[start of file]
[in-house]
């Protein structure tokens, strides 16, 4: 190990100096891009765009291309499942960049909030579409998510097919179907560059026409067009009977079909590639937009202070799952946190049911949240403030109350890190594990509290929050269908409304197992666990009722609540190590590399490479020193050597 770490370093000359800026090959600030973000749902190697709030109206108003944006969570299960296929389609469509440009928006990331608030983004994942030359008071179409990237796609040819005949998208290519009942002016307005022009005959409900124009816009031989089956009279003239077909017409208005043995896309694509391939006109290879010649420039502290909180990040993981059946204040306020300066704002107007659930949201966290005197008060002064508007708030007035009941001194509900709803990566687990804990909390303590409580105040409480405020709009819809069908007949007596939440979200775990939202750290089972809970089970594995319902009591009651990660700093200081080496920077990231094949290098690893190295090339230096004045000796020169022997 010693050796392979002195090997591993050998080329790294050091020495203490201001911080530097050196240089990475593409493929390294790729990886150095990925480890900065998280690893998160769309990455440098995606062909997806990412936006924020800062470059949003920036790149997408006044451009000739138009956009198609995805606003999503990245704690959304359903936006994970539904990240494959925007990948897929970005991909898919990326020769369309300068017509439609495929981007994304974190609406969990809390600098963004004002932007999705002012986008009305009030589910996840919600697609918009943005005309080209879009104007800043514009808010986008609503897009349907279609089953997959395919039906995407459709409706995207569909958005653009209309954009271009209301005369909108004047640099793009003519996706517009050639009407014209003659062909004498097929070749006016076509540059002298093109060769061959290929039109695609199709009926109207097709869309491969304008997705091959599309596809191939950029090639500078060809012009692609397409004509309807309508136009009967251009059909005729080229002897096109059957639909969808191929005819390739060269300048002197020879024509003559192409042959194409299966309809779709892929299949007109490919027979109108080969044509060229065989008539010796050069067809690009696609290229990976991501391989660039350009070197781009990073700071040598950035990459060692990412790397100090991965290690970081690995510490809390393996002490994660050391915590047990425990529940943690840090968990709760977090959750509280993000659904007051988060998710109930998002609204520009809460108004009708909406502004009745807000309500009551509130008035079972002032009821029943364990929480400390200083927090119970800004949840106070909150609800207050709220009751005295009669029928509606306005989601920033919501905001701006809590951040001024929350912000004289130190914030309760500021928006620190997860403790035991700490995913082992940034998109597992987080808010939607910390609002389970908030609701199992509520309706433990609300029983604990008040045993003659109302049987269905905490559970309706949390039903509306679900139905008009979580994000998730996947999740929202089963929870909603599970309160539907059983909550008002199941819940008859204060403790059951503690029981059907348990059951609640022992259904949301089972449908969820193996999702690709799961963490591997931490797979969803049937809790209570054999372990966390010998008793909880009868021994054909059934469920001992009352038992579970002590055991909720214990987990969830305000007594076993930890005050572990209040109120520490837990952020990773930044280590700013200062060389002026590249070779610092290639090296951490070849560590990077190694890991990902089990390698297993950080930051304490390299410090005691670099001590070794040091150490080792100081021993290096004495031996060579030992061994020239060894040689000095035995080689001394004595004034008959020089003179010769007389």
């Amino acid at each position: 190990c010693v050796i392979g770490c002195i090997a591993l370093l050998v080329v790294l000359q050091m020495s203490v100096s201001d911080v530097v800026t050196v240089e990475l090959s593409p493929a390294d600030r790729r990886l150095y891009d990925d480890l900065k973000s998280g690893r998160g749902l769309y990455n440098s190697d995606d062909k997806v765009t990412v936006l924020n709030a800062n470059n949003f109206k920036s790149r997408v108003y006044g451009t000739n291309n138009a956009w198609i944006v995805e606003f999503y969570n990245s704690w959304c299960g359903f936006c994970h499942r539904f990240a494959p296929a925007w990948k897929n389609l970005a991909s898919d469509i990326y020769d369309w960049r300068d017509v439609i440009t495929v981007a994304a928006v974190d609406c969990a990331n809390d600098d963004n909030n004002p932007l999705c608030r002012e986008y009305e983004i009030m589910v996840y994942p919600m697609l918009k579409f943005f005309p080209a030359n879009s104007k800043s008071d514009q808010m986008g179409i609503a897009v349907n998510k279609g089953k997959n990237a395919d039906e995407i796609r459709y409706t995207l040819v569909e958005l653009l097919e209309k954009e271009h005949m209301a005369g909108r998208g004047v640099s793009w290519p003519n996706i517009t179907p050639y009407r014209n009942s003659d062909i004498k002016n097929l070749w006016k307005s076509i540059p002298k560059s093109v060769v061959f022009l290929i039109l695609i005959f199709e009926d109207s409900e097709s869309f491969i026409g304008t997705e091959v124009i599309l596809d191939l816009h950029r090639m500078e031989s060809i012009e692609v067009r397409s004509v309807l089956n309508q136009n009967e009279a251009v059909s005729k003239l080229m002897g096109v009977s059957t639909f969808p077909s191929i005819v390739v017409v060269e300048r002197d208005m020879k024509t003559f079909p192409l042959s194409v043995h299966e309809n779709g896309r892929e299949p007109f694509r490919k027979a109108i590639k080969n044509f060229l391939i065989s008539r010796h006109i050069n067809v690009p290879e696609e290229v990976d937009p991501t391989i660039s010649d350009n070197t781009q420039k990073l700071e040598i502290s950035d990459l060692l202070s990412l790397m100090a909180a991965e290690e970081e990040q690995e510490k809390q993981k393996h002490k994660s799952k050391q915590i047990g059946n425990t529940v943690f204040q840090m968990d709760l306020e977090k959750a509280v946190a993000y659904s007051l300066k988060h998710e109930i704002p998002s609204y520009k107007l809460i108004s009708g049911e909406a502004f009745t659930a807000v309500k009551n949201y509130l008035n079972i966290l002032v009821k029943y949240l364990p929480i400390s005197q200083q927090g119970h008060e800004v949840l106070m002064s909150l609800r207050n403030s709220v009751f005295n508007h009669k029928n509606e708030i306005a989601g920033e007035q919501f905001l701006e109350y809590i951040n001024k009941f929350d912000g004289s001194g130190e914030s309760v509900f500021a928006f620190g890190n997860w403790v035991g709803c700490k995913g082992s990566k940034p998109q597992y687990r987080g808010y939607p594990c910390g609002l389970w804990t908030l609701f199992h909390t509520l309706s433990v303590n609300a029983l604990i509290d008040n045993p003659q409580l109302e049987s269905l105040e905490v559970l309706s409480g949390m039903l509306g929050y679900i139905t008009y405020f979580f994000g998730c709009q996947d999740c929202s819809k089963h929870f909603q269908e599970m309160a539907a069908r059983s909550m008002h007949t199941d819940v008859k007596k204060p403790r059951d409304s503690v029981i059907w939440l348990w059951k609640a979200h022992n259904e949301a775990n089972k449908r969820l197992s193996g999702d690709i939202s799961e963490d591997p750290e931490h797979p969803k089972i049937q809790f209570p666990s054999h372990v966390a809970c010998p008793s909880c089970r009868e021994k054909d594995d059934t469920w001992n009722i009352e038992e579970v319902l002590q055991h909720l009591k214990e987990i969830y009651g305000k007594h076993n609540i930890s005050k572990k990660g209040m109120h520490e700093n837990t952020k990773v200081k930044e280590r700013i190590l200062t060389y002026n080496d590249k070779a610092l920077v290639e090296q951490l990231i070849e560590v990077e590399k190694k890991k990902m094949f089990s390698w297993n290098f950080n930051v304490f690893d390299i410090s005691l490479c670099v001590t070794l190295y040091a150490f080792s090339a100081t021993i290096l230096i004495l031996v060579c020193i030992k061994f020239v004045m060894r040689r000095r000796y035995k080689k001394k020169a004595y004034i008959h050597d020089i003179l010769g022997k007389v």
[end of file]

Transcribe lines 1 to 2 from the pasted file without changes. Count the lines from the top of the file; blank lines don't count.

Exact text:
[in-house]
């Protein structure tokens, strides 16, 4: 190990100096891009765009291309499942960049909030579409998510097919179907560059026409067009009977079909590639937009202070799952946190049911949240403030109350890190594990509290929050269908409304197992666990009722609540190590590399490479020193050597 770490370093000359800026090959600030973000749902190697709030109206108003944006969570299960296929389609469509440009928006990331608030983004994942030359008071179409990237796609040819005949998208290519009942002016307005022009005959409900124009816009031989089956009279003239077909017409208005043995896309694509391939006109290879010649420039502290909180990040993981059946204040306020300066704002107007659930949201966290005197008060002064508007708030007035009941001194509900709803990566687990804990909390303590409580105040409480405020709009819809069908007949007596939440979200775990939202750290089972809970089970594995319902009591009651990660700093200081080496920077990231094949290098690893190295090339230096004045000796020169022997 010693050796392979002195090997591993050998080329790294050091020495203490201001911080530097050196240089990475593409493929390294790729990886150095990925480890900065998280690893998160769309990455440098995606062909997806990412936006924020800062470059949003920036790149997408006044451009000739138009956009198609995805606003999503990245704690959304359903936006994970539904990240494959925007990948897929970005991909898919990326020769369309300068017509439609495929981007994304974190609406969990809390600098963004004002932007999705002012986008009305009030589910996840919600697609918009943005005309080209879009104007800043514009808010986008609503897009349907279609089953997959395919039906995407459709409706995207569909958005653009209309954009271009209301005369909108004047640099793009003519996706517009050639009407014209003659062909004498097929070749006016076509540059002298093109060769061959290929039109695609199709009926109207097709869309491969304008997705091959599309596809191939950029090639500078060809012009692609397409004509309807309508136009009967251009059909005729080229002897096109059957639909969808191929005819390739060269300048002197020879024509003559192409042959194409299966309809779709892929299949007109490919027979109108080969044509060229065989008539010796050069067809690009696609290229990976991501391989660039350009070197781009990073700071040598950035990459060692990412790397100090991965290690970081690995510490809390393996002490994660050391915590047990425990529940943690840090968990709760977090959750509280993000659904007051988060998710109930998002609204520009809460108004009708909406502004009745807000309500009551509130008035079972002032009821029943364990929480400390200083927090119970800004949840106070909150609800207050709220009751005295009669029928509606306005989601920033919501905001701006809590951040001024929350912000004289130190914030309760500021928006620190997860403790035991700490995913082992940034998109597992987080808010939607910390609002389970908030609701199992509520309706433990609300029983604990008040045993003659109302049987269905905490559970309706949390039903509306679900139905008009979580994000998730996947999740929202089963929870909603599970309160539907059983909550008002199941819940008859204060403790059951503690029981059907348990059951609640022992259904949301089972449908969820193996999702690709799961963490591997931490797979969803049937809790209570054999372990966390010998008793909880009868021994054909059934469920001992009352038992579970002590055991909720214990987990969830305000007594076993930890005050572990209040109120520490837990952020990773930044280590700013200062060389002026590249070779610092290639090296951490070849560590990077190694890991990902089990390698297993950080930051304490390299410090005691670099001590070794040091150490080792100081021993290096004495031996060579030992061994020239060894040689000095035995080689001394004595004034008959020089003179010769007389």